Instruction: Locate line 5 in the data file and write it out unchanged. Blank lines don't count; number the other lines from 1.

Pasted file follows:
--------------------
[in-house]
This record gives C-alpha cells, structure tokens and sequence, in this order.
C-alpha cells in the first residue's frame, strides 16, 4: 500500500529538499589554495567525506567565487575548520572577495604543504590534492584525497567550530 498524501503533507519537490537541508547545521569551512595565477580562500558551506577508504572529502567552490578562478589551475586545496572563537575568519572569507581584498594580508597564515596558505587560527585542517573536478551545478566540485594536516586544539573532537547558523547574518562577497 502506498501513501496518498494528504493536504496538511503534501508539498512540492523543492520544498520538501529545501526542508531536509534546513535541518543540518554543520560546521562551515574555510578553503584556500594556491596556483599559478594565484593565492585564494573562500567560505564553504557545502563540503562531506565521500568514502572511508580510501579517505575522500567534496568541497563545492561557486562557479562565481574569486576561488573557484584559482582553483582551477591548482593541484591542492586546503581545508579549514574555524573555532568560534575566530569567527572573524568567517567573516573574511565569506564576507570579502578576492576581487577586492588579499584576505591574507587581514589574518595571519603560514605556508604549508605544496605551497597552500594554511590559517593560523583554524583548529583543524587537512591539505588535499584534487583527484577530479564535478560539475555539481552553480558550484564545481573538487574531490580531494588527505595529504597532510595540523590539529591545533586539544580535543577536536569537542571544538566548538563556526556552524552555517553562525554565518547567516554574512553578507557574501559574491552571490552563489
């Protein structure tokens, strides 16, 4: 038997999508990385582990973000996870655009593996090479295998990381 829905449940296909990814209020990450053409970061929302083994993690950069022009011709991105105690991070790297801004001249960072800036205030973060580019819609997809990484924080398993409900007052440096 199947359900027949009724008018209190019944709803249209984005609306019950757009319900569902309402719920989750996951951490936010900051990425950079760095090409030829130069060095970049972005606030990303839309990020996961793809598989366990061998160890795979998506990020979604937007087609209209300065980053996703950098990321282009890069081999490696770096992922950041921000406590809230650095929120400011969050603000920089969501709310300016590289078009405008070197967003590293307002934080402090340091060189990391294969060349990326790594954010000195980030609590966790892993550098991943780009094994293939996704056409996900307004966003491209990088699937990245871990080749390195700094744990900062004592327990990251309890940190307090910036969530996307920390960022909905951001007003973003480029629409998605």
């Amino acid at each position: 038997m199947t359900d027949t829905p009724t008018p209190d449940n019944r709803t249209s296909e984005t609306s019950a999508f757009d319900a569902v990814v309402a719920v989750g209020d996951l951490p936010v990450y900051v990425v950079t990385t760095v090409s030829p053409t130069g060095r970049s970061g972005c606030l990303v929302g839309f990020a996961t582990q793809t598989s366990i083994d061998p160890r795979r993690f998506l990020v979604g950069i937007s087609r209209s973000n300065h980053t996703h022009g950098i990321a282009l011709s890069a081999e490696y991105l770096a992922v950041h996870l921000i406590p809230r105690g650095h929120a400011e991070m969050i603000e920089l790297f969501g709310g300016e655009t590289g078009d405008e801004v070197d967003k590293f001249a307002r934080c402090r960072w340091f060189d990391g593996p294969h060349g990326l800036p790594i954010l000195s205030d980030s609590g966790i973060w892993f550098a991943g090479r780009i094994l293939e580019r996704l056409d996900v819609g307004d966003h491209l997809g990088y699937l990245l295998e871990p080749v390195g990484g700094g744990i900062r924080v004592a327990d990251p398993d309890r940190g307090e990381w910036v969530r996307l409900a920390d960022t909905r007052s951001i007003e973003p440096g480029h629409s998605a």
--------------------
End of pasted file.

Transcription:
């Amino acid at each position: 038997m199947t359900d027949t829905p009724t008018p209190d449940n019944r709803t249209s296909e984005t609306s019950a999508f757009d319900a569902v990814v309402a719920v989750g209020d996951l951490p936010v990450y900051v990425v950079t990385t760095v090409s030829p053409t130069g060095r970049s970061g972005c606030l990303v929302g839309f990020a996961t582990q793809t598989s366990i083994d061998p160890r795979r993690f998506l990020v979604g950069i937007s087609r209209s973000n300065h980053t996703h022009g950098i990321a282009l011709s890069a081999e490696y991105l770096a992922v950041h996870l921000i406590p809230r105690g650095h929120a400011e991070m969050i603000e920089l790297f969501g709310g300016e655009t590289g078009d405008e801004v070197d967003k590293f001249a307002r934080c402090r960072w340091f060189d990391g593996p294969h060349g990326l800036p790594i954010l000195s205030d980030s609590g966790i973060w892993f550098a991943g090479r780009i094994l293939e580019r996704l056409d996900v819609g307004d966003h491209l997809g990088y699937l990245l295998e871990p080749v390195g990484g700094g744990i900062r924080v004592a327990d990251p398993d309890r940190g307090e990381w910036v969530r996307l409900a920390d960022t909905r007052s951001i007003e973003p440096g480029h629409s998605a």